One thing is quite clear from Bank of America’s (NYSE:BAC) performance figures for 2012 – the bank’s hard work towards getting rid of the issues it inherited before and during the global economic downturn of 2008 have paid off well in the form of a stronger capital base and a significantly streamlined business model.  The bank has also put a string of conclusive (albeit multi-billion dollar) settlements behind it for most of the issues that plagued it during the recession, including its acquisitions of Countrywide and Merrill Lynch.
Investors cheered the bank’s achievements all through 2012, with its share price rocketing by almost 110% over the year (see Banks Year In Review: Banks Make Up For Dismal 2011 With 2012 Surge). Even as Bank of America works towards putting the remainder of its mortgage issues behind it for good, it still has to grapple with driving revenue in a low interest rate environment, which is impacting the banking sector as a whole.
We spoke about the impact of low interest rates on banks’ businesses in the article Banks Feel The Pinch From Low Interest Rates – something that has already been witnessed over the last two quarters for competitor Wells Fargo (NYSE:WFC), which has a business model that leans heavily towards traditional banking services. With Bank of America cutting a series of non-core businesses over recent years and reorganizing itself around the cornerstone lending-deposits service as a part of Project New BAC, it is also likely to see declining revenues, owing to lower interest margins. But even in the face of this difficult environment, there is much to look forward to in Bank of America’s business. We highlight some of these aspects in this article.
- A Look At Outstanding Loans For The U.S. Banking Industry, And How They Have Changed Since 2012
- What Proportion Of Revenues For The 5 Largest U.S. Investment Banks Came From Trading Securities In 2016?
- How Much Did FICC Trading Contribute To The Top Line Of The 5 Largest U.S. Investment Banks In 2016?
- How Much Did Equity Trading Contribute To The Top Line Of The 5 Largest U.S. Investment Banks In 2016?
- How Have Price-To-Book Ratios For The Country’s Biggest Banks Changed In The Last 5 Years?
- How Have Securities Trading Revenues At The 5 Largest U.S. Banks Changed In The Last 5 Years?
We updated our price estimate for Bank of America’s stock from $10 to just over $12 in view of the following.
Shareholders Can Finally Expect Some Dividends
The single biggest reason for our upward revision of Bank of America’s share price is the expected increase in the bank’s dividend payout, which could materialize as early as this quarter. The bank, which handed out well over $10 billion in dividends each year over 2006-2008, and also repurchased shares worth $18 billion over the period, slashed its dividend payout to the token figure of a cent per quarter in 2009. And it has stuck to that figure for consecutive four years now.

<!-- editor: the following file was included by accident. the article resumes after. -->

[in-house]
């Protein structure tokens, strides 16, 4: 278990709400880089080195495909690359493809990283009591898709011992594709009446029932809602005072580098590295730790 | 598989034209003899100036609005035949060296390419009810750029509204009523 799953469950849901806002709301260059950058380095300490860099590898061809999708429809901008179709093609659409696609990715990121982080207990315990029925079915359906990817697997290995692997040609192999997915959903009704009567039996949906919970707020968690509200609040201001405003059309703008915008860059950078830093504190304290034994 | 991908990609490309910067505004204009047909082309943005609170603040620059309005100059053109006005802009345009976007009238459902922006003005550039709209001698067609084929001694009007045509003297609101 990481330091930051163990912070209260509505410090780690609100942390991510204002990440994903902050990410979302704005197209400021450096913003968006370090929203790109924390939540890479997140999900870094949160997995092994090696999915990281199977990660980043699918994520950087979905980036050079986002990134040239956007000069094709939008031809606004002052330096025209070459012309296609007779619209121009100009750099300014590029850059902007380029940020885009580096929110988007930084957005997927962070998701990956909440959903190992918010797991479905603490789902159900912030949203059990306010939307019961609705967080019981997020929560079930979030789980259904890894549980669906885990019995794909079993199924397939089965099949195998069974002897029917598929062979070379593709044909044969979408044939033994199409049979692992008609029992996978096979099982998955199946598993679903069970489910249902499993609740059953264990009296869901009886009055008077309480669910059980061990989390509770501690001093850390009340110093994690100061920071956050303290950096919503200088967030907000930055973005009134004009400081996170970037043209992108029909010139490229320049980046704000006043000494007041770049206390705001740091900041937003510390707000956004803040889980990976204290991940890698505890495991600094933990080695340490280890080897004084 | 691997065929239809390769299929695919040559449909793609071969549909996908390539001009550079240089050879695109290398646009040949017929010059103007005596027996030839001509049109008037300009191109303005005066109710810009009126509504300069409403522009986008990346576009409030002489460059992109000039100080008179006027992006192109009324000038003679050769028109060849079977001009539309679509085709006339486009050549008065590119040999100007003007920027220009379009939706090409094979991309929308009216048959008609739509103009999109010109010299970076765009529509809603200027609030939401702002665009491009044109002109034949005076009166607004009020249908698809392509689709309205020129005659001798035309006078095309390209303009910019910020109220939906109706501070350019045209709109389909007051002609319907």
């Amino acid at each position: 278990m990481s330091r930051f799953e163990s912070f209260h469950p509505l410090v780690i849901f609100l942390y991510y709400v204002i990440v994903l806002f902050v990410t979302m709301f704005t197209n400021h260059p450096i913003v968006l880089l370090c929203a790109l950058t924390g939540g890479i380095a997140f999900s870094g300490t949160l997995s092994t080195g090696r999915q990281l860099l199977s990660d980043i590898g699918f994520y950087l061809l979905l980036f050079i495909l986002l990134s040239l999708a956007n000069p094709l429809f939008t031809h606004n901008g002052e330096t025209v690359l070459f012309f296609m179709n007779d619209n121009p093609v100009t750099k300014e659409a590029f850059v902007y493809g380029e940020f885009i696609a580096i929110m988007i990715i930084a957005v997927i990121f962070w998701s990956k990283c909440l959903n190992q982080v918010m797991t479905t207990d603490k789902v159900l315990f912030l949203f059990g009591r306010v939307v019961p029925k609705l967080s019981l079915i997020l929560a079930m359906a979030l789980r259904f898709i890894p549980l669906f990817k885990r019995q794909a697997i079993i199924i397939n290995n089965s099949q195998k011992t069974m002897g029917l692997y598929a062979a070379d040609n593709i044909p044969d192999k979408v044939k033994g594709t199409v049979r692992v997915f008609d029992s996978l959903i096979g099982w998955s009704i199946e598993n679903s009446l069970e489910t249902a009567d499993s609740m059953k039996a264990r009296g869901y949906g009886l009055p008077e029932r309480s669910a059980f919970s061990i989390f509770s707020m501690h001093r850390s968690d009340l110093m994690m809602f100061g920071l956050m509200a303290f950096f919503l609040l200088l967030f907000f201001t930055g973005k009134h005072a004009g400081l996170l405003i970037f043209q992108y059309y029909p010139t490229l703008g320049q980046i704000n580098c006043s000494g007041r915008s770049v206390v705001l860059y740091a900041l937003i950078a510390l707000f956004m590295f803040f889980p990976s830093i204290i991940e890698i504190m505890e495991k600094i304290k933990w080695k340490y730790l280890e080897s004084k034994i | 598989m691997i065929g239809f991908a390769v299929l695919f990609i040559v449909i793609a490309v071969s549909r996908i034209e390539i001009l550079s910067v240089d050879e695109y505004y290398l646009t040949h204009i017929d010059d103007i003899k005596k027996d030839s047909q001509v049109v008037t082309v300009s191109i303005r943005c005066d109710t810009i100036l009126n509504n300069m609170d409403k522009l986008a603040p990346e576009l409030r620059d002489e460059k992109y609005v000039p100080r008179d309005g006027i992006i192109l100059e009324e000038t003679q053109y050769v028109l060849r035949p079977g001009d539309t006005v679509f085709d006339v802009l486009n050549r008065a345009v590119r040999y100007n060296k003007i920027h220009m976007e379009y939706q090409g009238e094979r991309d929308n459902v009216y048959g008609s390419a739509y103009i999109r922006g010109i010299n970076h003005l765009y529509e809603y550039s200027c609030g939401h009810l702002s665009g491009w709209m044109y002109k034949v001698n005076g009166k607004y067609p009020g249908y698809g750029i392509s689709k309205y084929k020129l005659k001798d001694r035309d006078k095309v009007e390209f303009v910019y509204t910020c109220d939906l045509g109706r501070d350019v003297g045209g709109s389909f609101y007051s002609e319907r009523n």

But the dividend record is most likely going to change this year with the bank taking the next logical step after its balance sheet fortification phase of boosting dividends. The bank’s CEO hinted towards this after the earnings figures were released.  Bank of America is also believed to have submitted its proposal to increase dividends to the Fed a few weeks ago as a stress test pre-requisite. That aside, there is also a strong possibility that the bank will re-initiate its share repurchase program in the near future.
We capture Bank of America’s dividends along with its share repurchase volume in our analysis through our estimates for the bank’s adjusted dividend payout ratio shown below, and have raised it in anticipation of increased returns in the near future.
The Mortgage Business Now Looking To Grow
Despite the strides taken by Bank of America towards cleaning up its mortgage business, the division has not reported a single positive quarter since 2009. The poor quality of the underlying mortgage portfolio coupled with the legal trouble they attracted over the years, caused the business to lose cash by truckloads. The bank’s conscious decision to cut down on various mortgage units like its correspondent mortgage, wholesale lending and reverse mortgage businesses also took away from the top line and dropped the bank several notches down in the list of the country’s biggest mortgage lenders.
But Bank of America is now looking to regain some of its lost share, with the bank seeking growth for the mortgage business.  Besides growing its mortgage portfolio, the bank is also expected to reap the benefits of its cost-cutting measures, which will go a long way in stemming the division’s losses. In fact, we expect the bank’s mortgage business to report a positive quarterly income figure later this year.Notes:
- Bank of America Reports Fourth-Quarter 2012 Net Income of $0.7 Billion, or $0.03 Per Diluted Share, Bank of America Press Releases, Jan 17 2013 [↩]
- Bank of America CEO Says ‘Capital Is There’ to Increase Payouts, Bloomberg, Jan 17 2012 [↩]
- BofA Takes a Mortgage Mulligan, The Wall Street Journal, Jan 15 2013 [↩]